Encyclopedia of Twentieth Century Photography

Encyclopedia of Twentieth Century Photography
Pages: 2,000

Creating, in one useful, comprehensive publication, an encyclopedia of the history and practice of photography
in the twentieth century is a daunting task. In any endeavor, the doing of it often best teaches how
it should be done; and not only does the doing perfect the process, it refines the understanding of the
subject of the endeavor and focuses the content to be more authoritative. Such is the case, certainly, with
the current project.
The ambition of this project was to provide a useful resource of the entire scope of photography in the
twentieth century. It was neither to be a definitive technical manual nor a compendium limited to the field’s
aesthetic achievements, but something more. The aim was to create an encyclopedia that would serve as a
resource and a tool for a wide readership of students, researchers, and anyone interested in a scholarly
discussion of photography history.

Advanced Digital Black & White Photography

Pages: 196

This book brings black-and-white photography into the digital
age. Digital cameras may capture color images, but many
photographers still love the rich tradition and unique graphic
qualities of black and white, and sense there must be more
to digital monochrome than simply throwing away the color
in Photoshop. While many books cater for both ambitious
newcomers and advanced darkroom enthusiasts, black and
white is too often treated as an afterthought. It's relegated
to a few pages of outmoded techniques, never explaining the
special character of the black-and-white image and how it
can be maximized and manipulated digitally.

The World Atlas of Street Photography

Pages: 401

The energetic, fluctuating pace of the metropolis has long lured photographers to capture—often candidly—the chaos, character, and incident of modern urban life ever since the genesis of photography in the 19th century. The World Atlas of Street Photography focuses on the abundance of photos created on street corners internationally, including classic documentary street photography as well as mediated images of urban landscapes, staged performances, and sculpture. Twelve specially commissioned artworks are featured, in addition to a wide selection of striking and well-known images of city life. Lively and informative, this handsome book compiles expressions of a vibrant genre and is the first of its kind to scour the globe—from New York to New Delhi, Beijing to Brighton, Havana to Hamburg, and Sydney to Seoul.

Master Lighting Guide book for portrait photography

ISBN: 1-58428-125-1
Pages: 130

What is a portrait? The simple answer to the question, at least as defined by most dictionaries, is that a portrait is a likeness of a person that features the face. If you've seen any early photographic portraiture, you know that these photos rarely presented much more. The long exposures and slow emulsions often necessitated using a head brace, a metal yolk bolted to the back of a posing chair that served to immobilize the subject's head. Typical exposures were many seconds long and success was often measured in nonblurred images.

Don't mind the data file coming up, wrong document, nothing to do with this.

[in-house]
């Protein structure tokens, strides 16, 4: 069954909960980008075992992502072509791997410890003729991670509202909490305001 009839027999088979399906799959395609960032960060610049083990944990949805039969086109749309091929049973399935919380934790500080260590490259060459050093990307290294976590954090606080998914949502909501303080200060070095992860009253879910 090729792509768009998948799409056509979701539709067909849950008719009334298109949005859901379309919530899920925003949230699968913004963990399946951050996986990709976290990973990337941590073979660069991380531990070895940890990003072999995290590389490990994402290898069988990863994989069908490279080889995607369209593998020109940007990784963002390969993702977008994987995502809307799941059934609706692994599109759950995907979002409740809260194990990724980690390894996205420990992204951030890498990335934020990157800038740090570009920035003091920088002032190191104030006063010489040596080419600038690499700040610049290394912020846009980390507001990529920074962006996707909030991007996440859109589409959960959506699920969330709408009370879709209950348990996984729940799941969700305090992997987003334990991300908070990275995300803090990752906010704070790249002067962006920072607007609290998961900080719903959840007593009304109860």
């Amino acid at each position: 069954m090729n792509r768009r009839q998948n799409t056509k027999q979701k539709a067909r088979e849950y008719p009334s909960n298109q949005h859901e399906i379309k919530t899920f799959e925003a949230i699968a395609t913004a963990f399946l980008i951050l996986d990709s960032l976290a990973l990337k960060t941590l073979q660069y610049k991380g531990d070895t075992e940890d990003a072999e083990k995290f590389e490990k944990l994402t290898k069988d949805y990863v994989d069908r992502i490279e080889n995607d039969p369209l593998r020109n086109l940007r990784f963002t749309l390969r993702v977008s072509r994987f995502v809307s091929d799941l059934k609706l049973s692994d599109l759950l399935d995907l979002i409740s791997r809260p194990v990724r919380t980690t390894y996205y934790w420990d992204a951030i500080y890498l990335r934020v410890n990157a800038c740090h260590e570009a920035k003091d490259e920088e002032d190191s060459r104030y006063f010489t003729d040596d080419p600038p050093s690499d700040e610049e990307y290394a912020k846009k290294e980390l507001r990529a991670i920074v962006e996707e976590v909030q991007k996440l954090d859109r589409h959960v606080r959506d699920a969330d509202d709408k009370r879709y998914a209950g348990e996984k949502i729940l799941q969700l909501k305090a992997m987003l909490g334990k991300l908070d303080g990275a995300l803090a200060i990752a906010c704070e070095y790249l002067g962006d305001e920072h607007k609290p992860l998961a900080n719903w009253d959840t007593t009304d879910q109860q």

Master Lighting Guide for Wedding Photographer

Master Lighting Guide for Wedding Photographers
ISBN: 978-1-58428-219-8
Pages: 129

Simplicity Is Essential
Great lighting is simple; most accomplished photographers will agree that lighting should not call attention to itself. Even if you are adept at using five lights in harmony, the impact of the subject is still more important than the impact of the lighting. Often, an elegant photograph can actually be made with a single light and reflector—and nothing more. Ultimately, simplicity in your lighting technique creates greater control over how the light shapes the subject and produces subtle effects, rather than exaggerated ones. That simplicity is an underlying principle of successful lighting is hardly surprising. In nature, on this planet at least, life revolves around a single sun, so there is only one true light source. As a result, we are subconsciously troubled by the disparity we perceive when multiple shadows, created by different light sources, contradict each other. If, on the other hand, there is a single unifying direction to the light, with a single set of corresponding shadows, we are satisfied that it appears normal.


The Hand book of Art Therapy

ISBN: ISBN 978-0-415-81579-6
Pages: 325

The Handbook of Art Therapy has become the standard introductory text to the theory and practice of art therapy in a variety of settings. This comprehensive book concentrates on the work of art therapists: what they do, where they practice, and how and why art and therapy can combine to help the search for health and understanding of underlying problems. In this third edition, new developments in the profession are clearly described, including sections on neuroscience, research, private practice and the impact of technology on the therapeutic setting. Caroline Case and Tessa Dalley are highly experienced in the teaching, supervision and clinical practice of art therapy. Using 􀂿 rst-hand accounts of the experience of art therapy from therapists and patients, they cover such aspects as the in fence of psychodynamic thinking, the role of the image in the art process and the setting in which the art therapist works. The Handbook of Art Therapy also focuses on art therapists themselves, and their practice, background and training.